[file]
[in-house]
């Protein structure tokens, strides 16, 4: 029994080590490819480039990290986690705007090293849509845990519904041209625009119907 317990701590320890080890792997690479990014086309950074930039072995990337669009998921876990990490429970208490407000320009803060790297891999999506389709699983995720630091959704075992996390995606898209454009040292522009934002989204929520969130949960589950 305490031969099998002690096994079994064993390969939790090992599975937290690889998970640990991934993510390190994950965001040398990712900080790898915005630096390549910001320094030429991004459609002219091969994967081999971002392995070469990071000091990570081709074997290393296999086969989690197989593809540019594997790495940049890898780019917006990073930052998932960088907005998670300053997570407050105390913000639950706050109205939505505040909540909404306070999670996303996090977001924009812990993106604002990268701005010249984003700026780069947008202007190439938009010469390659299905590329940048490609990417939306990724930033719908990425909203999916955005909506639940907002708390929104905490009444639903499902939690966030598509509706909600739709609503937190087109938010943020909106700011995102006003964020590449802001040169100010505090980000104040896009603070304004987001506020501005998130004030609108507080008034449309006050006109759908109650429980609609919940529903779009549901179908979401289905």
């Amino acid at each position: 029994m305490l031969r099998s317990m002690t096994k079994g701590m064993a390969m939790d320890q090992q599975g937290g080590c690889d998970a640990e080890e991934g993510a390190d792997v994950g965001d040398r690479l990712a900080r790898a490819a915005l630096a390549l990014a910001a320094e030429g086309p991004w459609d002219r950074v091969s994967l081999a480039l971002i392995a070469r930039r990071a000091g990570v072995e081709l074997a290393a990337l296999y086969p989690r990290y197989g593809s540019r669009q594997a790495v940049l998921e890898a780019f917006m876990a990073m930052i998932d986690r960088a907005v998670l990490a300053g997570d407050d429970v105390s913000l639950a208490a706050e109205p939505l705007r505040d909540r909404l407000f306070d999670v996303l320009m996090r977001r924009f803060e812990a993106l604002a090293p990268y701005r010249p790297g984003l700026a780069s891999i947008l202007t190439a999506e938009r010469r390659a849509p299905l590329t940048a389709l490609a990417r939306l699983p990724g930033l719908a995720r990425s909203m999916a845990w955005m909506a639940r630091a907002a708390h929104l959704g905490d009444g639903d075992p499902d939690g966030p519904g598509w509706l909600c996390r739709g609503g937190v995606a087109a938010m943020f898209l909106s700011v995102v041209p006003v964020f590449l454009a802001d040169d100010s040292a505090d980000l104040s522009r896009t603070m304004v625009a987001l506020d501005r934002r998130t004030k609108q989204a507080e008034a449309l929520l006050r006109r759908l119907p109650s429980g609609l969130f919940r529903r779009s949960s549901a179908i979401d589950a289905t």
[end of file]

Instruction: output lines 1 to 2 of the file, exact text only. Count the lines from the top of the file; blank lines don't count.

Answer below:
[in-house]
């Protein structure tokens, strides 16, 4: 029994080590490819480039990290986690705007090293849509845990519904041209625009119907 317990701590320890080890792997690479990014086309950074930039072995990337669009998921876990990490429970208490407000320009803060790297891999999506389709699983995720630091959704075992996390995606898209454009040292522009934002989204929520969130949960589950 305490031969099998002690096994079994064993390969939790090992599975937290690889998970640990991934993510390190994950965001040398990712900080790898915005630096390549910001320094030429991004459609002219091969994967081999971002392995070469990071000091990570081709074997290393296999086969989690197989593809540019594997790495940049890898780019917006990073930052998932960088907005998670300053997570407050105390913000639950706050109205939505505040909540909404306070999670996303996090977001924009812990993106604002990268701005010249984003700026780069947008202007190439938009010469390659299905590329940048490609990417939306990724930033719908990425909203999916955005909506639940907002708390929104905490009444639903499902939690966030598509509706909600739709609503937190087109938010943020909106700011995102006003964020590449802001040169100010505090980000104040896009603070304004987001506020501005998130004030609108507080008034449309006050006109759908109650429980609609919940529903779009549901179908979401289905």